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Augustine's main problem when it came to conceiving of the spiritual nature of God? What solution did he find?
Before answering this question, it is important to clarify what exactly is meant by "spiritual nature of God." Many things could be meant by this phrase, but for the purposes of this essay, I stipulate that it refers to "any substance... other than that which the eyes normally perceive" (Conf., VII.i.1). In many senses, Augustine was rather positivistic in his inability to imagine that things existed beyond what his physical eyes could see. He relied completely on his physical senses for information concerning the nature of reality, and was intent on describing the world around him strictly in human terms. Thus his difficulties with understanding what people meant when they portrayed God in ways that were not readily evident to his five senses:
was becoming a grown man. But the older I became, the more shameful it was that I retained so much vanity as to be unable to think any substance possible than that which the eyes normally perceive. From the time I began to learn something of your wisdom, I did not conceive of you, God, in the shape of the human body but how otherwise to conceive of you I could not see (VII.i.1).
Most importantly, he describes his inability to conceive of God as a problem within himself. Quite differently from what the Manichees might argue, Augustine's incapacity to view God had nothing to do with any force outside of him, but existed squarely within his own being. He describes his inability to conceive of God in terms of having a clouded or blurred vision:
My heart vehemently protested against all the physical images in my mind... they attacked my power of vision and clouded it... I felt forced to imagine that something physical occupying space diffused either in the world or even through infinite space outside the world (VII.i.1)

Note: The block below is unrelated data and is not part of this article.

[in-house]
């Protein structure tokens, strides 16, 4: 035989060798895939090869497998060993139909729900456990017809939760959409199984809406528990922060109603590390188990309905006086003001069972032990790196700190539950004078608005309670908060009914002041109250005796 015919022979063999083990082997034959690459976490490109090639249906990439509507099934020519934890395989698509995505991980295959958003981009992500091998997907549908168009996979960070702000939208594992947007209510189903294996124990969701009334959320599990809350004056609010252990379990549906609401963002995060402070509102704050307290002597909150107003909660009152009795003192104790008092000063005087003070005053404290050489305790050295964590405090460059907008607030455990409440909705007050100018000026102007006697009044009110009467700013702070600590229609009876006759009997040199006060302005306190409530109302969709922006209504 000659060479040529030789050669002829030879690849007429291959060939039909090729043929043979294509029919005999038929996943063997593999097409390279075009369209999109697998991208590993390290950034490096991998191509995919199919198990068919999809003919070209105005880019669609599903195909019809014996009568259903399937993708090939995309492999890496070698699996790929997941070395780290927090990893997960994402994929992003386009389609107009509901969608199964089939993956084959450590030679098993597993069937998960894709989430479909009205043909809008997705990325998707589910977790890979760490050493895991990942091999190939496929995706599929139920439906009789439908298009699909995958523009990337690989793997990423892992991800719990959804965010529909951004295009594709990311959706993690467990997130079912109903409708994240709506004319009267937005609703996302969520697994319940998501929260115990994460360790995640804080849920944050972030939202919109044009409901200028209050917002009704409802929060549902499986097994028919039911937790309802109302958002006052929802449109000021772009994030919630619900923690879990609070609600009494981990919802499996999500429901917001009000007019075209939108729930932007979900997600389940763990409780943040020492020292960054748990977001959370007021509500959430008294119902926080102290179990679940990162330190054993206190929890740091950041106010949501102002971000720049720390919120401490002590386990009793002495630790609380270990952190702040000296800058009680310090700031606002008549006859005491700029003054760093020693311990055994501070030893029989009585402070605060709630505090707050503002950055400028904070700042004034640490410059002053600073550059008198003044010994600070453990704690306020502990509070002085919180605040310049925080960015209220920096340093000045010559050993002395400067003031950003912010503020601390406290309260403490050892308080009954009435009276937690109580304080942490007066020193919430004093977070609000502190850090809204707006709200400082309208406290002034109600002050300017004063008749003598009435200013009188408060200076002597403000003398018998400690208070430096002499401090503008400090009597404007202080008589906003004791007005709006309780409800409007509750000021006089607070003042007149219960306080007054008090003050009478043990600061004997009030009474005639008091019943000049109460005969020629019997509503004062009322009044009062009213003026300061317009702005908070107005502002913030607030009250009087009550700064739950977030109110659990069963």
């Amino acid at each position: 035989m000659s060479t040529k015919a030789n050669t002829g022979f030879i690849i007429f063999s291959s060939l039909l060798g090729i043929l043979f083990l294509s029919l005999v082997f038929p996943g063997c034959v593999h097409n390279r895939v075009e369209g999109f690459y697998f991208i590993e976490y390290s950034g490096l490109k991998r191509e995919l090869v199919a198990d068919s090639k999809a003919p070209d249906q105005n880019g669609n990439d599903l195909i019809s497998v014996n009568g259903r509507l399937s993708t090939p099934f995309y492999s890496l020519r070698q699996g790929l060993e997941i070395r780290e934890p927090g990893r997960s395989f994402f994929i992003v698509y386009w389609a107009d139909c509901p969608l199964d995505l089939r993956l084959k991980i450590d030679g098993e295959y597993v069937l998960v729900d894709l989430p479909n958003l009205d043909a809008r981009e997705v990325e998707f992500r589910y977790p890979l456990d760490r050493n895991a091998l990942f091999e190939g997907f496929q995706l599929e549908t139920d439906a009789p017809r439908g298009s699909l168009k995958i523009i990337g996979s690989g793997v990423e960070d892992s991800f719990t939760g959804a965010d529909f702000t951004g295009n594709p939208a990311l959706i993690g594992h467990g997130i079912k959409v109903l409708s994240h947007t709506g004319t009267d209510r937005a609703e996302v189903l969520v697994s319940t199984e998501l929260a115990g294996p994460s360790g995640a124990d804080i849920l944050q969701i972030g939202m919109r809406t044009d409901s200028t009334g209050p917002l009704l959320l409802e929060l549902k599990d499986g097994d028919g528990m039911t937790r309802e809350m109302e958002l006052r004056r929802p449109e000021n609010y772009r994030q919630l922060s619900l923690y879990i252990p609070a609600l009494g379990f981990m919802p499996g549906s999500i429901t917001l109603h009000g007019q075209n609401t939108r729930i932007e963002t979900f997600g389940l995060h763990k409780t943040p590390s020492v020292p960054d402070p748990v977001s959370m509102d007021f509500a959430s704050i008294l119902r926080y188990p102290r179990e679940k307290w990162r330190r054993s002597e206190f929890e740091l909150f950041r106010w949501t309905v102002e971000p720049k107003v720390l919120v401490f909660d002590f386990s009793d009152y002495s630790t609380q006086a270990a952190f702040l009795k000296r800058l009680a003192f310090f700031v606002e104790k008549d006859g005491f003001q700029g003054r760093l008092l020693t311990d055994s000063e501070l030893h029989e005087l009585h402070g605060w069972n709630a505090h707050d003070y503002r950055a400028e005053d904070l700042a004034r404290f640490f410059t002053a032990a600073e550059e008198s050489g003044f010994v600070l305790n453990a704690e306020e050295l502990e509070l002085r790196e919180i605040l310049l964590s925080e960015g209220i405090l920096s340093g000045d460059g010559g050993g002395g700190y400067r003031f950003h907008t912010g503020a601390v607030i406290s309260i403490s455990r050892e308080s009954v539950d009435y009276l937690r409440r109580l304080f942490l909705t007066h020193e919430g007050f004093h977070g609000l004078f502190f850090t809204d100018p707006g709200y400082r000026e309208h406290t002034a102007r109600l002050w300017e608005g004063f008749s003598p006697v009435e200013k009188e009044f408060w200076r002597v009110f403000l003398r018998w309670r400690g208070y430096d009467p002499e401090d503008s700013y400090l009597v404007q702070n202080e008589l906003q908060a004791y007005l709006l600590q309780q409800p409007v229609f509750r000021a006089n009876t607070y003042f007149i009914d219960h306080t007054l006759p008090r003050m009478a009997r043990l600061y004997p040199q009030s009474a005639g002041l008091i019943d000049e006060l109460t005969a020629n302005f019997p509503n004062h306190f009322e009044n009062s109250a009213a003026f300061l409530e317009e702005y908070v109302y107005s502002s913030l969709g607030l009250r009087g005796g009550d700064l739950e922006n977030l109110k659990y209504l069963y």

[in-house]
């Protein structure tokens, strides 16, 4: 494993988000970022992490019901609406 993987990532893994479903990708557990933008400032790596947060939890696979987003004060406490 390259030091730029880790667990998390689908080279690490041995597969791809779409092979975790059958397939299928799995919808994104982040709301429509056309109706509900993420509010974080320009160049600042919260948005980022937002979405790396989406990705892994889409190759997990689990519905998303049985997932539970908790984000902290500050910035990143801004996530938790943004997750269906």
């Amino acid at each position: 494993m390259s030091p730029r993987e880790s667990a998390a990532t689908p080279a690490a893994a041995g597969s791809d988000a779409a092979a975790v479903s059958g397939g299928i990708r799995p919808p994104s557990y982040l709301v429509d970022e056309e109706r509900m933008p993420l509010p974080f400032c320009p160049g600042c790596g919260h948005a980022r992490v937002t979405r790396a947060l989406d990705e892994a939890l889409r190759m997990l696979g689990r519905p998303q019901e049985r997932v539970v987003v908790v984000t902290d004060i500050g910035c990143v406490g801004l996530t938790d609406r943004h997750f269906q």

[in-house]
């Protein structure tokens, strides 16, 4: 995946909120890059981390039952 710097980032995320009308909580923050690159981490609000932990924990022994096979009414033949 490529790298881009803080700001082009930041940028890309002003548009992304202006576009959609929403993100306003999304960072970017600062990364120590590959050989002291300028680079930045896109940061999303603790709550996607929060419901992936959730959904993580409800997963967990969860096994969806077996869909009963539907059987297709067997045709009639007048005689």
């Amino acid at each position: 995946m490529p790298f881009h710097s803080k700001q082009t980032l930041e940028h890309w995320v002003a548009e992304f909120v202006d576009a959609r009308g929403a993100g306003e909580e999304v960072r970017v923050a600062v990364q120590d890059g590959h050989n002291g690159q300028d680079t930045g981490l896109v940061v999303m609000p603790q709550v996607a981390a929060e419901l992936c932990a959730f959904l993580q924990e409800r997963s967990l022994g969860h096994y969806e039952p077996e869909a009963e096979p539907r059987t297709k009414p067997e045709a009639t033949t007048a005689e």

Augustine speaks of the solution to this problem in terms of a sudden change. This change occurred within him, but was initiated by God. The change, once it occurred, effected irreversible results; his "vision" was forever changed so that he would always have a memory of this perfected sight.could now "see" those things that previously eluded his gaze:
ascended to the power of reasoning to which is to be attributed the power of judging the deliverances of the bodily senses... So in the flash of a trembling glance it attained to that which is. At that moment I saw your invisible nature understood through the things which are made (VII.xvii.23).
2. What was Nebridius' criticism of Manichaeism? Why does Augustine find it decisive?
To wage a compelling argument against the validity of Manichaeism, Augustine says that it was enough to state the argument which used to be put forward by Nebridius long before at Carthage, and argument which struck us dumb when we heard it: The Manichees postulate a race of darkness in opposition to you [God] (VII.ii.3).
Basically, he found that he no longer believed in the validity of the Manichees because he did not agree that a force of evil existed in the same way that a force of good (i.e., God) did. He believes this because he believes that if such forces were to exist, and if, as the Manichees argued, these two forces engaged in battle, that the forces of good would necessarily be implicated in evil. Augustine believes that God is incapable of being implicated with evil, and therefore refutes the argument that evil exists as a force similar to good.
Understanding Augustine's logic requires that we understand that he takes for granted that God is incapable of suffering injury (VII.ii.3). In other words, he believed that divine goodness and perfection admitted absolutely no room for badness or flaw. If God were good, then God must be entirely and completely good; if God were perfect, then god must be entirely and completely perfect. This goodness and perfection, Augustine believed, was not vulnerable to any sort of adulteration (VII.ii.3).
The Manichees argued that evil and corruption existed because both good and evil forces existed, and that they were in constant combat with each other. In this way of thinking, good and evil can mix together and form something that contains some of each. It is because of Augustine's fundamental belief that God is not vulnerable to evil or corruption that he comes to refute the Manichaen argument about the…[continue]
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